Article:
New Delhi: Stress, as we all know, is a normal part of life. But being overwhelmed by stress can be damaging – it can increase or worsen the risk of certain health conditions such as heart disease, diabetes, obesity, asthma, Alzheimer’s disease, depression, gastrointestinal problems, etc. Stress can affect every aspect of your life, including your emotions, physical health, and behaviours – what matters most is how you handle it.
Earlier, a global well-being study conducted by Cigna Corporation found that stress levels in India remained very high with nearly 82 per cent Indians suffering from stress due to work, health and financial-related concerns, compared to other developed and emerging countries. Recently, another survey found that the nation is inundated with extreme levels of stress.
Factors that trigger stress and tension
Revealing the the top factors for the overwhelming sentiment of stress and tension engulfing India, the ‘Age of Rage’ survey conducted by Tata Salt Lite Another survey found that more than half of the respondents (56 per cent) living in 10 metro cities in India think that they are likely to succumb to ‘road rage’ when delayed en route to work. The survey also revealed that more than one-in-six respondents (16 per cent) think that they would be likely to lose their temper at service providers such as drivers and traffic police for no apparent reason.
Other major contributors to stress were the ubiquity of social media, work-life balance pressures, and disagreements with neighbours. For instance, when encountered with trivial situations such as an interruption in their daily use of technology, a majority of individuals experience minor bursts of ‘tech rage’. More than two-thirds of respondents (68 per cent) confessed that they would get angry if their Wi-Fi connection or internet abruptly stops working and 63 per cent of the respondents claimed they would become aggressive and angry if someone unplugs their phone while it’s charging without asking them.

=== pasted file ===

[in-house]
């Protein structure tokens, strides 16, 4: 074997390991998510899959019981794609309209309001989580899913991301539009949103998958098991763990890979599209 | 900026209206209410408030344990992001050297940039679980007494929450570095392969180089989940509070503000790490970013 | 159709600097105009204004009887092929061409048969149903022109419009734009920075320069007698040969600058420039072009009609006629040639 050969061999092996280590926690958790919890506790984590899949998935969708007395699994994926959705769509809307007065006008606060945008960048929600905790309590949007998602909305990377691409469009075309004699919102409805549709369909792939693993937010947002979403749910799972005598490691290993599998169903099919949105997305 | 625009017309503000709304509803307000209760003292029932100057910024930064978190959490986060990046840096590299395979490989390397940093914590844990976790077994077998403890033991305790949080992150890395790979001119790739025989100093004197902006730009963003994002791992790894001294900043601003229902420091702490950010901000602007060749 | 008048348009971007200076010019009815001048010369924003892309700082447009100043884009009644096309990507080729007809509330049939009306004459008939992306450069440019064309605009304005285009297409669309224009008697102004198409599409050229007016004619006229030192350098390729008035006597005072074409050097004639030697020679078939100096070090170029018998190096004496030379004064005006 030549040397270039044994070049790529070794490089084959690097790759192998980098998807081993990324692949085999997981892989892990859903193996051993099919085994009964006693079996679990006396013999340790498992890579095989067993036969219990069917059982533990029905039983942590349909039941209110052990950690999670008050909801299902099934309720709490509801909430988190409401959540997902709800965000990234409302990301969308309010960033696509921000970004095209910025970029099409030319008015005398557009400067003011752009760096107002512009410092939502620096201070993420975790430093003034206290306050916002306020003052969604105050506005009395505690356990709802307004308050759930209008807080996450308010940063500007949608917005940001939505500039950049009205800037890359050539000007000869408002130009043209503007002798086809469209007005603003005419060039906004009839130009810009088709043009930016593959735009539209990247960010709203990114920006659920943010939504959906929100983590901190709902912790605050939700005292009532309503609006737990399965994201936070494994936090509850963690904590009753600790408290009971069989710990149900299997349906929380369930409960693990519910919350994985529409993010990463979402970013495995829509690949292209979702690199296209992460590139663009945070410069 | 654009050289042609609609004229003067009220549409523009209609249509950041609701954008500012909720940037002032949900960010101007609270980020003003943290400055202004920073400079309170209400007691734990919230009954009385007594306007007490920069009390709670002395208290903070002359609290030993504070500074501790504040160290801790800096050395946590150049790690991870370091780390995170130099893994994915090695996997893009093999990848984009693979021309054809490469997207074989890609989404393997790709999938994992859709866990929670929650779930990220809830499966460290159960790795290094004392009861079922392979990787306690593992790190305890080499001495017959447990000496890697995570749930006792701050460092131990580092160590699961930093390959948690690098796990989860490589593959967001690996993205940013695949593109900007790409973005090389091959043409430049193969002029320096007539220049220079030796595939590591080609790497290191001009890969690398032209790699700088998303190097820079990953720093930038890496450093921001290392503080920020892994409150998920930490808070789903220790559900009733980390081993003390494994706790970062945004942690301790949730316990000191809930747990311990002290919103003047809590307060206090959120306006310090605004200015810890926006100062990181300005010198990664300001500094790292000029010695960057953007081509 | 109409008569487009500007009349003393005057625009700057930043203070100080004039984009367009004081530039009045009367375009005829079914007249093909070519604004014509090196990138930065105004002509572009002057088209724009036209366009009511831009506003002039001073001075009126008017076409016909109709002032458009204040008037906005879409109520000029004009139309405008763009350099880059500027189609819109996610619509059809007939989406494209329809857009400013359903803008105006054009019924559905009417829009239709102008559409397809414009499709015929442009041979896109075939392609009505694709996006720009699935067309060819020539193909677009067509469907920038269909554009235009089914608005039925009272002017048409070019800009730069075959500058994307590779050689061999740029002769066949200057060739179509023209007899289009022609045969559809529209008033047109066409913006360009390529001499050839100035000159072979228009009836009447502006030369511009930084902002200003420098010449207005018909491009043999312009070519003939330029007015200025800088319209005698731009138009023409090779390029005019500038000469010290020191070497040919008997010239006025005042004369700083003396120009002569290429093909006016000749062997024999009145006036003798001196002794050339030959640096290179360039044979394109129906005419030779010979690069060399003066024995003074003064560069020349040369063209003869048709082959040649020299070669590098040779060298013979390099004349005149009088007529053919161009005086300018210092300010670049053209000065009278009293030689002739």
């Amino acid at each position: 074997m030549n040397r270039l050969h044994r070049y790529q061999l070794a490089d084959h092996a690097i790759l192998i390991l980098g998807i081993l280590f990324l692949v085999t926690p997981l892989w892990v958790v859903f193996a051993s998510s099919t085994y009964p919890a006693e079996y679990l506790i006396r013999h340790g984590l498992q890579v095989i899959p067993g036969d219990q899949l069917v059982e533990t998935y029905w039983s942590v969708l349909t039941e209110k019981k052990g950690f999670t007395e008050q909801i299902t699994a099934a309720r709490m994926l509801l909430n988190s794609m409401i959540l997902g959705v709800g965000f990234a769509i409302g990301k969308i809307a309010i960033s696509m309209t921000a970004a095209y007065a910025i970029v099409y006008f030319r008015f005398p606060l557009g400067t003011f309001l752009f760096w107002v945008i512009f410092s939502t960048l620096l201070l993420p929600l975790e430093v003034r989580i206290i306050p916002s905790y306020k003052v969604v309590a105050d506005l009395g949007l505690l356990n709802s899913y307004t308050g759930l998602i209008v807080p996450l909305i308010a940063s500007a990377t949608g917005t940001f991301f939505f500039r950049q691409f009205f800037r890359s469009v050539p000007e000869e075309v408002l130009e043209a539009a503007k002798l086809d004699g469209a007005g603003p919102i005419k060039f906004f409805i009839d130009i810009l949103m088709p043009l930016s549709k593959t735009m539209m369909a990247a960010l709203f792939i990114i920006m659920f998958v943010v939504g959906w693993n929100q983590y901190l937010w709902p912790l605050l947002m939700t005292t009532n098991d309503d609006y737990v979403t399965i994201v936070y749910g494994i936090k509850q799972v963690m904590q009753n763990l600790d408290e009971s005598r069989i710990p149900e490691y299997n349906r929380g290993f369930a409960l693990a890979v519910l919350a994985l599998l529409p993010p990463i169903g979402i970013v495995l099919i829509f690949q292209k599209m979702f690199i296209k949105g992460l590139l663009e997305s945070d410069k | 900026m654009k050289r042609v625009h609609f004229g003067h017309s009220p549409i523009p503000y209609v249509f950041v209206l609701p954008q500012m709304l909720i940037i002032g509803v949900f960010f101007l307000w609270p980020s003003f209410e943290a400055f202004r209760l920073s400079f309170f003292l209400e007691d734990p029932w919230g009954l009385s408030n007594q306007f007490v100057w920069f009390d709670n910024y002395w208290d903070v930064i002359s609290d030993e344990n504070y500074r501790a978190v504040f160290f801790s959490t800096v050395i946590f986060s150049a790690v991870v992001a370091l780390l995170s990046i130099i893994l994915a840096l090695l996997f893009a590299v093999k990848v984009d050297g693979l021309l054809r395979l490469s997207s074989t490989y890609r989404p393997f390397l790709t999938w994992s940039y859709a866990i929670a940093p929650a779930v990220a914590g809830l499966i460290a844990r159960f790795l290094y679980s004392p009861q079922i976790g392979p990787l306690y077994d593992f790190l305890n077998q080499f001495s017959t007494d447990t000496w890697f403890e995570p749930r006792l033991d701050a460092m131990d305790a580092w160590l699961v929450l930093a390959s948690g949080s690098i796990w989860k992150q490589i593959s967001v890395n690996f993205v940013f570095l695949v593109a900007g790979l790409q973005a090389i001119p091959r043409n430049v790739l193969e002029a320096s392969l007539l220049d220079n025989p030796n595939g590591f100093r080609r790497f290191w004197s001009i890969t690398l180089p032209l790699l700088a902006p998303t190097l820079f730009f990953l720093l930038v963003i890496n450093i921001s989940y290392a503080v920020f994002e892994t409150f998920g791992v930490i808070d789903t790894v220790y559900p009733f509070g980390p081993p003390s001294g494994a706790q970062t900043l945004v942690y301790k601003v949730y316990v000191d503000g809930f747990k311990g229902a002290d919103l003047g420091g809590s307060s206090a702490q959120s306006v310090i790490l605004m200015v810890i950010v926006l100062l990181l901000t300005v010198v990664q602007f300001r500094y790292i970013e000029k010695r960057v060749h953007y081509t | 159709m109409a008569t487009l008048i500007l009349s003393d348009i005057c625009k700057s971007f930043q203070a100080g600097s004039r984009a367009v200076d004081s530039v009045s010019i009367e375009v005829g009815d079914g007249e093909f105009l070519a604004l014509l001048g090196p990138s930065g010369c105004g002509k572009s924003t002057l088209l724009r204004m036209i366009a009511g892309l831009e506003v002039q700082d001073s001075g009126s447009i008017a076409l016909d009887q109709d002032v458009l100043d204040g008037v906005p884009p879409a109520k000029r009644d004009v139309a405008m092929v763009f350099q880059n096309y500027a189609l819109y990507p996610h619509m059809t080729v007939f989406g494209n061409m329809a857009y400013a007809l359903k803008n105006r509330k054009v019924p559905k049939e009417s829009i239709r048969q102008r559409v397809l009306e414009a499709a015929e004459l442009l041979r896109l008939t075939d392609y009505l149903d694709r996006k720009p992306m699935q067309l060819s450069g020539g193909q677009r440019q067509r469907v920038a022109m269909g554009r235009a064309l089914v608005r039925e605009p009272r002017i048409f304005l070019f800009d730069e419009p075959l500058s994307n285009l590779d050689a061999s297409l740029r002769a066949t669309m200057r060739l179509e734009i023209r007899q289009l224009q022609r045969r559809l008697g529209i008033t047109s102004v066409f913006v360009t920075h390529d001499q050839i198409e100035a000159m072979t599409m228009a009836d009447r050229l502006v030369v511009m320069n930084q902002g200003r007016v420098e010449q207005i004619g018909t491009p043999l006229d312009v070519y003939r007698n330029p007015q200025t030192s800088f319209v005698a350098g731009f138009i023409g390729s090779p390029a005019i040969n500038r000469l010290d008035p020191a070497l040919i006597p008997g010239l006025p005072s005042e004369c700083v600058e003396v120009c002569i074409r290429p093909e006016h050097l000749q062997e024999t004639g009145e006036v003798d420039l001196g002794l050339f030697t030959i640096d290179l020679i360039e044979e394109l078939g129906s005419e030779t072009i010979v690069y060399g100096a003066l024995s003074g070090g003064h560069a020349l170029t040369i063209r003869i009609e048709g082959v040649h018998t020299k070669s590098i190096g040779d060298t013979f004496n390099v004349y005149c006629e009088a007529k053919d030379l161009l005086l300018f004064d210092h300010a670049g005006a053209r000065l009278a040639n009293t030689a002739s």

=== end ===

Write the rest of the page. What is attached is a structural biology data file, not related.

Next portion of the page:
According to the American Heart Association, uncontrolled anger is one of the many signs of stress, which adversely affects blood pressure and leads to other health issues. To control hypertension, many people reduce their salt intake which may lead to other health problems e.g. – adverse effects on the nervous system, iodine deficiency, etc. One of the ways to keep food tasty while reducing the intake of sodium is to use low-sodium salt. Low-sodium salt is purified, iodised-enriched and has lower sodium levels than regular salt.
What can be done about it
Commenting on stress, Dr Vaishali Lokhande, Consultant, Internal Medicine, Apollo Hospitals, Navi Mumbai, said, “outcomes of unmanaged stress are different for different people. While some people experience digestive symptoms due to stress, others may suffer from headaches, mood swings, insomnia, etc. Each individual must be vigilant and monitor one’s own body’s stress triggers. Reach out to your doctor or healthcare provider to actively manage physical stress manifestations.”
Solutions can be as simple as getting regular exercise, for instance. You may be surprised how effective just 30 minutes of walking can be in boosting your mood and managing stress. Also always watch what you are eating, it is important to consume all essential micronutrients adequately.
She further added the meditation and mindfulness, plus a bit of slowing down and prioritising so that unnecessary to-do lists can be delegated or managed better. Also, ensuring adequate sleep prepares us better to cope with everyday challenges.
This stress awareness week, learn to take control of your stress to increase your productivity, boost your overall health and well-being.